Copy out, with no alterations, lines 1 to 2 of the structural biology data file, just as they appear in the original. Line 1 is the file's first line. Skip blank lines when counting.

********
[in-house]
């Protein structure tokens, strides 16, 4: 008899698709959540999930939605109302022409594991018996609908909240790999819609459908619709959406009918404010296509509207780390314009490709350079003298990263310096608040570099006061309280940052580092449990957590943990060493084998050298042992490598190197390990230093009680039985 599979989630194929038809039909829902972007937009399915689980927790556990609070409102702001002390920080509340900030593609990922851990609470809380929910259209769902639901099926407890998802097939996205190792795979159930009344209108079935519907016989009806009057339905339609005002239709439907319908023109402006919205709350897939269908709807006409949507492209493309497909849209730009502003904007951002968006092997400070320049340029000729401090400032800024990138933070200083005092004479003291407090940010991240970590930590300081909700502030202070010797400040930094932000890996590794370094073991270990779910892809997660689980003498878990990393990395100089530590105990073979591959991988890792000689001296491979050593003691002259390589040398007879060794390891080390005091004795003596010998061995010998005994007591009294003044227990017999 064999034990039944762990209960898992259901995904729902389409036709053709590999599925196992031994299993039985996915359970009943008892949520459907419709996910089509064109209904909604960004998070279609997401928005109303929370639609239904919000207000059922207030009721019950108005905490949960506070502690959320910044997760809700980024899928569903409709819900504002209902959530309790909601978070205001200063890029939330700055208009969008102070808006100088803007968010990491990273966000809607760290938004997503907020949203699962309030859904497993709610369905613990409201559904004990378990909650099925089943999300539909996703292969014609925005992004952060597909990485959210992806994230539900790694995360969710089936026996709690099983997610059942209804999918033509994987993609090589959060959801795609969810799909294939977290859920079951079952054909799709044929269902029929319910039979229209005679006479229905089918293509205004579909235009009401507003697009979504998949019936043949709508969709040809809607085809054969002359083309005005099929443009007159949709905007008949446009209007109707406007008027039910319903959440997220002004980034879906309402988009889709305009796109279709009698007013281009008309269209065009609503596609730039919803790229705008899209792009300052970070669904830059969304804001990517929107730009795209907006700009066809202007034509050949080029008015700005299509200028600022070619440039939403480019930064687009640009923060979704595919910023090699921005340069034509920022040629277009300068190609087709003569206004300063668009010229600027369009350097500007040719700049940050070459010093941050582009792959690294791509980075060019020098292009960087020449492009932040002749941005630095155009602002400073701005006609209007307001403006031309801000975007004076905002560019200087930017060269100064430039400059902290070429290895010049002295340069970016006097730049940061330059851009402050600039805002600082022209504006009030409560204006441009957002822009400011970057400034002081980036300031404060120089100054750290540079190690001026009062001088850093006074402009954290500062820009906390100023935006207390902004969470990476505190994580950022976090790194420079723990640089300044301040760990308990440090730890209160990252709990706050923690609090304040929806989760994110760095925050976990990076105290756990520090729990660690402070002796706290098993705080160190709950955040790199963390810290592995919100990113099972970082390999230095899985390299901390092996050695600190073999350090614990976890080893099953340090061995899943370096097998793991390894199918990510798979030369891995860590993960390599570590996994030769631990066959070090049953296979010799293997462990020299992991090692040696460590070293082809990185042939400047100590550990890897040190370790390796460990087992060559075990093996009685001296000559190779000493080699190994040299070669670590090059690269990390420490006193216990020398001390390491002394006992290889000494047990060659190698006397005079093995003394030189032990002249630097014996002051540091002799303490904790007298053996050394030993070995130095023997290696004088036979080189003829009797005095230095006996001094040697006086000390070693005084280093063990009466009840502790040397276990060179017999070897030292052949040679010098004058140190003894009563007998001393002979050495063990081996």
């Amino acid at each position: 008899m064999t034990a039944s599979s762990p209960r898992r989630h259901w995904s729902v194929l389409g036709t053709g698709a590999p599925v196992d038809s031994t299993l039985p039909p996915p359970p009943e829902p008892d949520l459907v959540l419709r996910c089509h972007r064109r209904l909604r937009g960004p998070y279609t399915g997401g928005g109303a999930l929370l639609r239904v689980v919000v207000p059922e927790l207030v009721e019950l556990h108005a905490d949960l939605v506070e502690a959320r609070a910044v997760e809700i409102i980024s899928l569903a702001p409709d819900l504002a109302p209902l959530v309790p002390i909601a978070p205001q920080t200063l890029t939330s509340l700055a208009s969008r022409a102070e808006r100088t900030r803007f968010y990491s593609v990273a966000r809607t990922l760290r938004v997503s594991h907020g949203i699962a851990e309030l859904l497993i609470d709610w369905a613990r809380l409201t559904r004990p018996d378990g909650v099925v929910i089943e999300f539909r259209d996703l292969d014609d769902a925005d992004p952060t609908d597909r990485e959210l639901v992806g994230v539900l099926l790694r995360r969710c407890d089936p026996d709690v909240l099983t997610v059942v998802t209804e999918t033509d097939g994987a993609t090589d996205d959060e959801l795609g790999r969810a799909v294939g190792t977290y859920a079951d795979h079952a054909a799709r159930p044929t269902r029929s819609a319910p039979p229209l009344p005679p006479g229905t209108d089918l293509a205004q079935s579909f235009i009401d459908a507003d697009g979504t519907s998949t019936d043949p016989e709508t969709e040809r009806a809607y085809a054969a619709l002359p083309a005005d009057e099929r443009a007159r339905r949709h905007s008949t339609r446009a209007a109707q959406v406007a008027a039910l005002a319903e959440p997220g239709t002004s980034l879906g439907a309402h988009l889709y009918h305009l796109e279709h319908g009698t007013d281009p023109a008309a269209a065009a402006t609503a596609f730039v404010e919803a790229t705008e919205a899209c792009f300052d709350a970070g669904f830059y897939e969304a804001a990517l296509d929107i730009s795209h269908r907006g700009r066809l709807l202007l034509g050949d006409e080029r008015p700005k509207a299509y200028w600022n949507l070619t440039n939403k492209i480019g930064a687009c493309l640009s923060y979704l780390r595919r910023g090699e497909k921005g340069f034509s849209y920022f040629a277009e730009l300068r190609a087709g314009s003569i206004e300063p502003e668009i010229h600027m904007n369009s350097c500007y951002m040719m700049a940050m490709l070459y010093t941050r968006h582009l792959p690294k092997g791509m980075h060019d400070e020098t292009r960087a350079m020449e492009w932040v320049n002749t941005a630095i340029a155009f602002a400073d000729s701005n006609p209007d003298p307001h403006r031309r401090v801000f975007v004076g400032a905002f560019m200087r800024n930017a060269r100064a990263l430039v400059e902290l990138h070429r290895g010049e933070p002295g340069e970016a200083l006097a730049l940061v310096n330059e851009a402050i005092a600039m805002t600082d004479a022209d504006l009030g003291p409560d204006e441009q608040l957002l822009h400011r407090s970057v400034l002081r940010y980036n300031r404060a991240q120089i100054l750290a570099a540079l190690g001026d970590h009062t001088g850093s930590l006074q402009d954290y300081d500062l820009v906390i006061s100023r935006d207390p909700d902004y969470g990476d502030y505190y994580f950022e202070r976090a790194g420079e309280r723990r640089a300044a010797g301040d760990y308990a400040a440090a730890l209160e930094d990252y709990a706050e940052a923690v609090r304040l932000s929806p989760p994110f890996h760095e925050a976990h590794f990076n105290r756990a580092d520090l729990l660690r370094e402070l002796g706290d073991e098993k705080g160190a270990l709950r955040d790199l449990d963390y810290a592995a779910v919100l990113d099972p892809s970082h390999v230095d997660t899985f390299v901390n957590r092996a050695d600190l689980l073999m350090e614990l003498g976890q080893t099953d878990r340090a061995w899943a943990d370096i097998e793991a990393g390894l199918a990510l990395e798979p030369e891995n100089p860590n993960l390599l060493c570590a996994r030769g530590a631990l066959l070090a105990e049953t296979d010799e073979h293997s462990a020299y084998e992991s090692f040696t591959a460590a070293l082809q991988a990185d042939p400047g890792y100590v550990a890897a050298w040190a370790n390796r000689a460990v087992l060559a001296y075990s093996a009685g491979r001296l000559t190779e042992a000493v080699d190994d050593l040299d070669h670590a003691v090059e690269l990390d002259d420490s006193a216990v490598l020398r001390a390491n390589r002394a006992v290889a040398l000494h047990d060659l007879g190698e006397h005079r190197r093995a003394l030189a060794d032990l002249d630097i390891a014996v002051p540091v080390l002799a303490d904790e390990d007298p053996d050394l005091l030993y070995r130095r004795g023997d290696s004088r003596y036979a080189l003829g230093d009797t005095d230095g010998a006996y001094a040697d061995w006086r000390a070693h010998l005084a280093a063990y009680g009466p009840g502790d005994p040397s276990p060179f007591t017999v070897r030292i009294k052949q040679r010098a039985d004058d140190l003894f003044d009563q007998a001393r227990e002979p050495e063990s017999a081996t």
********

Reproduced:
[in-house]
């Protein structure tokens, strides 16, 4: 008899698709959540999930939605109302022409594991018996609908909240790999819609459908619709959406009918404010296509509207780390314009490709350079003298990263310096608040570099006061309280940052580092449990957590943990060493084998050298042992490598190197390990230093009680039985 599979989630194929038809039909829902972007937009399915689980927790556990609070409102702001002390920080509340900030593609990922851990609470809380929910259209769902639901099926407890998802097939996205190792795979159930009344209108079935519907016989009806009057339905339609005002239709439907319908023109402006919205709350897939269908709807006409949507492209493309497909849209730009502003904007951002968006092997400070320049340029000729401090400032800024990138933070200083005092004479003291407090940010991240970590930590300081909700502030202070010797400040930094932000890996590794370094073991270990779910892809997660689980003498878990990393990395100089530590105990073979591959991988890792000689001296491979050593003691002259390589040398007879060794390891080390005091004795003596010998061995010998005994007591009294003044227990017999 064999034990039944762990209960898992259901995904729902389409036709053709590999599925196992031994299993039985996915359970009943008892949520459907419709996910089509064109209904909604960004998070279609997401928005109303929370639609239904919000207000059922207030009721019950108005905490949960506070502690959320910044997760809700980024899928569903409709819900504002209902959530309790909601978070205001200063890029939330700055208009969008102070808006100088803007968010990491990273966000809607760290938004997503907020949203699962309030859904497993709610369905613990409201559904004990378990909650099925089943999300539909996703292969014609925005992004952060597909990485959210992806994230539900790694995360969710089936026996709690099983997610059942209804999918033509994987993609090589959060959801795609969810799909294939977290859920079951079952054909799709044929269902029929319910039979229209005679006479229905089918293509205004579909235009009401507003697009979504998949019936043949709508969709040809809607085809054969002359083309005005099929443009007159949709905007008949446009209007109707406007008027039910319903959440997220002004980034879906309402988009889709305009796109279709009698007013281009008309269209065009609503596609730039919803790229705008899209792009300052970070669904830059969304804001990517929107730009795209907006700009066809202007034509050949080029008015700005299509200028600022070619440039939403480019930064687009640009923060979704595919910023090699921005340069034509920022040629277009300068190609087709003569206004300063668009010229600027369009350097500007040719700049940050070459010093941050582009792959690294791509980075060019020098292009960087020449492009932040002749941005630095155009602002400073701005006609209007307001403006031309801000975007004076905002560019200087930017060269100064430039400059902290070429290895010049002295340069970016006097730049940061330059851009402050600039805002600082022209504006009030409560204006441009957002822009400011970057400034002081980036300031404060120089100054750290540079190690001026009062001088850093006074402009954290500062820009906390100023935006207390902004969470990476505190994580950022976090790194420079723990640089300044301040760990308990440090730890209160990252709990706050923690609090304040929806989760994110760095925050976990990076105290756990520090729990660690402070002796706290098993705080160190709950955040790199963390810290592995919100990113099972970082390999230095899985390299901390092996050695600190073999350090614990976890080893099953340090061995899943370096097998793991390894199918990510798979030369891995860590993960390599570590996994030769631990066959070090049953296979010799293997462990020299992991090692040696460590070293082809990185042939400047100590550990890897040190370790390796460990087992060559075990093996009685001296000559190779000493080699190994040299070669670590090059690269990390420490006193216990020398001390390491002394006992290889000494047990060659190698006397005079093995003394030189032990002249630097014996002051540091002799303490904790007298053996050394030993070995130095023997290696004088036979080189003829009797005095230095006996001094040697006086000390070693005084280093063990009466009840502790040397276990060179017999070897030292052949040679010098004058140190003894009563007998001393002979050495063990081996």